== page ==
Williams Arena: Controversy Ongoing
Williams Arena, the sentimental yet flawed
home of Gophers basketball for 81 years, managed to avoid the scrap heap
20 years ago and it might still be around two decades from now but
controversy will define its existence. The University athletic department is
spending $600,000 on a new floor this spring, the latest in millions of
dollars in renovations that have been allocated to improve the building
that’s one of the oldest college basketball facilities in the country.
Gophers athletic director
Joel Maturi, 64, told Sports Headliners
the “reality” is that the building will have to be replaced or
significantly renovated 10 to 15 years into the future. “It won’t happen
during my time,” he said.
Rick Bay became Gophers athletic director in 1989 he consulted
with Jim Dutcher who coached the Gophers basketball team
for 11 seasons before resigning in 1986. The two had become friends
when both worked at the University of Michigan.
“When he came to town he wanted my take on
the significance of Williams Arena,” Dutcher said. “He knew that there
was a lot of emotion attached to it and there were some expensive
remodeling and updating (that) had to be done. …My view was I said, ‘It
might be a good time, Rick, just to go for a brand new arena.’
“He knew the emotion attached to Williams
Arena and he kind of hesitated about that, but I said that from a
recruiting standpoint and updating your facilities there comes a time
when the emotion of an old building gives way to a new facility whether
it’s Carver-Hawkeye (Iowa), or the new arena at Ohio State, or the new
arena at the Kohl Center in Madison.
“There comes a time when you have to step
up and keep up with the competition. If you’re going to put money into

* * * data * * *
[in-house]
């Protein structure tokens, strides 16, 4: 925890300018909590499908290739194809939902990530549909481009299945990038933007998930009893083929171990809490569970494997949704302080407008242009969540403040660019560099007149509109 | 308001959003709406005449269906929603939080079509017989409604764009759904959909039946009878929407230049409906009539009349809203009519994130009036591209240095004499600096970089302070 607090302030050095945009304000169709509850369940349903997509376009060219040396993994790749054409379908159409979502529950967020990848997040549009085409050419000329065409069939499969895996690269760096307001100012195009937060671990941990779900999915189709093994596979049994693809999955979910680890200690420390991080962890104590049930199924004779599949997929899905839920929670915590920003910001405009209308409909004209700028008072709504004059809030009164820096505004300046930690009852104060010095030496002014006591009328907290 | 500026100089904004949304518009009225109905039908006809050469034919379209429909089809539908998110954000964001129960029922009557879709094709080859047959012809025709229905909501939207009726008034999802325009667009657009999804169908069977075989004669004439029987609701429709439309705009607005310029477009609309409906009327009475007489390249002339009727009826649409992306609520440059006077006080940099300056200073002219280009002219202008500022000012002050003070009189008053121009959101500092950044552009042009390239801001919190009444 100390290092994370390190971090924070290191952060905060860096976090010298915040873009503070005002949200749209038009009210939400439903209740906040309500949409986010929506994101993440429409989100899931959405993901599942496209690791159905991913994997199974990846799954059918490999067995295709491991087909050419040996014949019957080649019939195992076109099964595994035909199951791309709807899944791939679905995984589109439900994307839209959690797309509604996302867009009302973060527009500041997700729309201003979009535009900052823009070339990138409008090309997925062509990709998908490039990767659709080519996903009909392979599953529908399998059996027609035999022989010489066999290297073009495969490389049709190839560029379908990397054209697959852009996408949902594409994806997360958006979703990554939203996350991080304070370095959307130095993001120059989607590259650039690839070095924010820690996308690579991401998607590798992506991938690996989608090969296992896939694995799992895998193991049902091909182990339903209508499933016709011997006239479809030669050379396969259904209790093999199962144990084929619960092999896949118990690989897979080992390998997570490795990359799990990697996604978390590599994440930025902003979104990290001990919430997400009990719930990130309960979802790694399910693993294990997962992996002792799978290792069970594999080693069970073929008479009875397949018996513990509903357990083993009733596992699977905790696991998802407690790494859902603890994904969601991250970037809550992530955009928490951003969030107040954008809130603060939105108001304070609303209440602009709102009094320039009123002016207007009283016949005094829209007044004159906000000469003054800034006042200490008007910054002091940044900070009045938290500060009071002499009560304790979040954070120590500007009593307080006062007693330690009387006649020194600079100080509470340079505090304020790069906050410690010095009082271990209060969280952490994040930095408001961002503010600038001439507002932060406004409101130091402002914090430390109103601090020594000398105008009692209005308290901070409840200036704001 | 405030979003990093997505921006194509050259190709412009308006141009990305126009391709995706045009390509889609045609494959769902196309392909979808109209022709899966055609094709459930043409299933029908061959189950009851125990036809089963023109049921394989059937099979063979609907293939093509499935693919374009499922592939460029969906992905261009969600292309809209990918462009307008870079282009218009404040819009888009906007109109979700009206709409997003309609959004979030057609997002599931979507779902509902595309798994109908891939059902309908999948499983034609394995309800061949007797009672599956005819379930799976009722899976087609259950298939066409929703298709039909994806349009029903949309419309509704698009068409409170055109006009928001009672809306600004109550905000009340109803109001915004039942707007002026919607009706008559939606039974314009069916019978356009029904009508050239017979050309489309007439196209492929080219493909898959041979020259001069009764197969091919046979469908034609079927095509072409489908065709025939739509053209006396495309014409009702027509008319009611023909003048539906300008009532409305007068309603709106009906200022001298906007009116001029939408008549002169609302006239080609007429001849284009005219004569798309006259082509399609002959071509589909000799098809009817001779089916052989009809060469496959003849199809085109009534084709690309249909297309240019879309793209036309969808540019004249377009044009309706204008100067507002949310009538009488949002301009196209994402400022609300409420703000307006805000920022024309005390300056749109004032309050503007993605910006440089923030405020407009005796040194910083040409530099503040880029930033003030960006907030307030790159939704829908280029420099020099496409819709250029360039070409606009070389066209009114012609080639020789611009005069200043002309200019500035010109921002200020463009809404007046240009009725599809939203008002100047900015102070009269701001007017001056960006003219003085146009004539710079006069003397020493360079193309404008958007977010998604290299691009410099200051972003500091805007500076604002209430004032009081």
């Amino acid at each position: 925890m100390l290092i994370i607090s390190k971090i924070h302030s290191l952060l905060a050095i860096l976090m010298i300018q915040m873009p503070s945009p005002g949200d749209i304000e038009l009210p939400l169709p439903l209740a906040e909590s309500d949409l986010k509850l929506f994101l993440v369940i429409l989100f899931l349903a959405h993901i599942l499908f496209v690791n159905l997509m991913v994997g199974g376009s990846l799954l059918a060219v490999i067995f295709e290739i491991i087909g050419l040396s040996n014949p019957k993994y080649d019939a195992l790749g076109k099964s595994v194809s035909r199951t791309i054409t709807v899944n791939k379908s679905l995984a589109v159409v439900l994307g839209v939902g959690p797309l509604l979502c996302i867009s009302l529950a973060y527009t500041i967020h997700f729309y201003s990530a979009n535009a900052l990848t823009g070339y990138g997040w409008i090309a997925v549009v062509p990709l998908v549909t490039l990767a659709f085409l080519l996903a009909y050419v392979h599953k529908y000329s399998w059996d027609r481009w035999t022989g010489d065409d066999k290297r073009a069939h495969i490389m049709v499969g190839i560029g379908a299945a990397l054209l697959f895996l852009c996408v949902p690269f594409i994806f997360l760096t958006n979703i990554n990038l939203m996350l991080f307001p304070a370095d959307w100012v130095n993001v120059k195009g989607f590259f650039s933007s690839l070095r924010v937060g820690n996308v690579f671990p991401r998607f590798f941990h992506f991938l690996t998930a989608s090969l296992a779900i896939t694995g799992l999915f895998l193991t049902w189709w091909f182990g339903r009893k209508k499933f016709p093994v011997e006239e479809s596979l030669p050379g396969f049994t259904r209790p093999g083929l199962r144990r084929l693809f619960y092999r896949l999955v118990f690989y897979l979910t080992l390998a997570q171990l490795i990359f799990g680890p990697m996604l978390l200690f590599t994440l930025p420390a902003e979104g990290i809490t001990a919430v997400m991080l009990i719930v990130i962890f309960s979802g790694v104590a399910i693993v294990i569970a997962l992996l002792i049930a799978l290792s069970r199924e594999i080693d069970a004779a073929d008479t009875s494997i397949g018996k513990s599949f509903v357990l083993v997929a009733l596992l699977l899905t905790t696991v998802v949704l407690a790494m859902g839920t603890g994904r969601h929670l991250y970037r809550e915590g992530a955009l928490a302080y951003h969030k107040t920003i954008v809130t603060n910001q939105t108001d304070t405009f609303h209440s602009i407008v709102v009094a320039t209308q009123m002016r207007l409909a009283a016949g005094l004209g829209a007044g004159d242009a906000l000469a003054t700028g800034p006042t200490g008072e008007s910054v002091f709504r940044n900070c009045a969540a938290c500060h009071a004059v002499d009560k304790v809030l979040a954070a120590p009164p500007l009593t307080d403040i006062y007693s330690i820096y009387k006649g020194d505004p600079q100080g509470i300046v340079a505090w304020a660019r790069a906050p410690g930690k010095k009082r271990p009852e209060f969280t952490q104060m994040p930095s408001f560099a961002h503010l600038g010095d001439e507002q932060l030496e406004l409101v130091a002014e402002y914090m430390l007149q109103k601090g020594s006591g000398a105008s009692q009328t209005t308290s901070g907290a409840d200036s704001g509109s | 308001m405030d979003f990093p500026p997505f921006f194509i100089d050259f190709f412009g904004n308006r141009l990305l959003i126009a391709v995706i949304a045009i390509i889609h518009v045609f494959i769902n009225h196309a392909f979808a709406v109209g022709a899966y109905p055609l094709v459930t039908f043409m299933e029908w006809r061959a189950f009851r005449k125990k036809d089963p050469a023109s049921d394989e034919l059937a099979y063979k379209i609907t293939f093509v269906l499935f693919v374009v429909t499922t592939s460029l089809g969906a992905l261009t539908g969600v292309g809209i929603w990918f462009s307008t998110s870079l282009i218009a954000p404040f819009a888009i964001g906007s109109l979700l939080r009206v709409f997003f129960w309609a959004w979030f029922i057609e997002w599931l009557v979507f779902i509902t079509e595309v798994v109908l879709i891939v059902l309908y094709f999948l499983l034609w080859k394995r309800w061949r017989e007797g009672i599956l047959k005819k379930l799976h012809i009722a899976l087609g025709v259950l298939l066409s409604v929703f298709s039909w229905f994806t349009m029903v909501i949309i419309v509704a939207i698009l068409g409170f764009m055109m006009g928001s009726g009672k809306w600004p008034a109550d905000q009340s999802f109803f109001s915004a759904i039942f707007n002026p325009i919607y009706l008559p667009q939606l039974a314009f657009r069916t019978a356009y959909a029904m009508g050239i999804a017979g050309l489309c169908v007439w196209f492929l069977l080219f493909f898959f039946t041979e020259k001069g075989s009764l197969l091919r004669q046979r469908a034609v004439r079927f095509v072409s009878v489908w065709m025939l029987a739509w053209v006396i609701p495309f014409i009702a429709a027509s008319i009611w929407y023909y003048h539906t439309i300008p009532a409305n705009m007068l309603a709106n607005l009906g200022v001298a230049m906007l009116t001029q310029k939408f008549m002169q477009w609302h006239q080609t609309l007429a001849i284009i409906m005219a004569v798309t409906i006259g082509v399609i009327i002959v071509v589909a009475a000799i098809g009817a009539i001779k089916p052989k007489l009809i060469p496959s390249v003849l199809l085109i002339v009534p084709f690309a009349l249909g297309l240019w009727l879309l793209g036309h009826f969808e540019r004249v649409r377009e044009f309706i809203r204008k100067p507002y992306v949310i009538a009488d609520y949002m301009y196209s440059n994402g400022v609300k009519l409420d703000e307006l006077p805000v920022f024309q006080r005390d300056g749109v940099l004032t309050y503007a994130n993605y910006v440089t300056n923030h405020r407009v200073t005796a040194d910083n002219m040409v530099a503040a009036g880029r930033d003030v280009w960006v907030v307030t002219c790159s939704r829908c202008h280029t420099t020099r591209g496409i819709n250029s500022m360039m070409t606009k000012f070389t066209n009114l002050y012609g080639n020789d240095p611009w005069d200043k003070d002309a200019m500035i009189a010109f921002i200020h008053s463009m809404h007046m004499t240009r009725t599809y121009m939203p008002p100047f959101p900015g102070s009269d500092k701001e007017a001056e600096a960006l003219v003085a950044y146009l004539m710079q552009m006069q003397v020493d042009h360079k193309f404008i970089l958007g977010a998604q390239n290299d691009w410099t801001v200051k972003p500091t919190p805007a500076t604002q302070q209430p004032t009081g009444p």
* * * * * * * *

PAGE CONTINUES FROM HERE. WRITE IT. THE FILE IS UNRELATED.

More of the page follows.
an old facility, now might be the time to consider that. I don’t know
how seriously he considered it but they went ahead and remodeled
Remodeling has included installing chair
back seats, creating suites (“barn lofts”) and locker room renovation.
As part of the process to make the 81 year old building more functional
and compliant with safety codes, seating capacity has been reduced by
about 3,000 from what it was 30 years ago.
The arena isn’t as noisy now days. Not
only are there fewer fans but they are, on average, older than in the
wild days of the 1970s when the place was jumpin’ even before tipoff.
The basketball product was in decline for years until Tubby Smith
came two years ago and once in awhile now when the building is full and
a Michigan State or Wisconsin is in town Williams Arena is a special
place once again.
Long mentioned in the same breath with
college basketball’s most historic facilities, Williams Arena is an
intimate venue with a rarity seldom seen, a raised playing floor.
That playing surface is part of the building’s enigma. A fall from the
raised floor by a player poses a potential danger not present in other
buildings, yet fans regard the floor as part of the building’s charm.
Spectators sitting down low and near the court, even those paying premium prices,
can’t see part of the game when coaches and referees block their views.